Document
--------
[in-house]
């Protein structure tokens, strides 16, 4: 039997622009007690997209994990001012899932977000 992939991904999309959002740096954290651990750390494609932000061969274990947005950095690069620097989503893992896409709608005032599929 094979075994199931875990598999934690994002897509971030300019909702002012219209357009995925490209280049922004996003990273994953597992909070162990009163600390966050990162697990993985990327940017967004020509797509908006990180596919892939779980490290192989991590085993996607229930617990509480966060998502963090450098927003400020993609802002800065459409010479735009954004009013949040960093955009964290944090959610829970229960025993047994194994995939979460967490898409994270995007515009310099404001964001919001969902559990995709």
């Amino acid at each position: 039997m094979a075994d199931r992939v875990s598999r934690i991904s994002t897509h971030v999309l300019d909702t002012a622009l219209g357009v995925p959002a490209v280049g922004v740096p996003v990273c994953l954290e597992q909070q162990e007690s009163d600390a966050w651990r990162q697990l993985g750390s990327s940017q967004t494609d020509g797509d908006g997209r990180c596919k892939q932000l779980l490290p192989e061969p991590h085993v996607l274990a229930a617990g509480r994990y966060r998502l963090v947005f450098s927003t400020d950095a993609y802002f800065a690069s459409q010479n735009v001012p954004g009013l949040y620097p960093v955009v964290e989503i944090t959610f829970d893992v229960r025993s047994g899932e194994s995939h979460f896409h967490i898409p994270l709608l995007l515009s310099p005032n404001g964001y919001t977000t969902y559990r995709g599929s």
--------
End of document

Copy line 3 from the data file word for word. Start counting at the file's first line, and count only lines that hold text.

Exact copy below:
């Amino acid at each position: 039997m094979a075994d199931r992939v875990s598999r934690i991904s994002t897509h971030v999309l300019d909702t002012a622009l219209g357009v995925p959002a490209v280049g922004v740096p996003v990273c994953l954290e597992q909070q162990e007690s009163d600390a966050w651990r990162q697990l993985g750390s990327s940017q967004t494609d020509g797509d908006g997209r990180c596919k892939q932000l779980l490290p192989e061969p991590h085993v996607l274990a229930a617990g509480r994990y966060r998502l963090v947005f450098s927003t400020d950095a993609y802002f800065a690069s459409q010479n735009v001012p954004g009013l949040y620097p960093v955009v964290e989503i944090t959610f829970d893992v229960r025993s047994g899932e194994s995939h979460f896409h967490i898409p994270l709608l995007l515009s310099p005032n404001g964001y919001t977000t969902y559990r995709g599929s």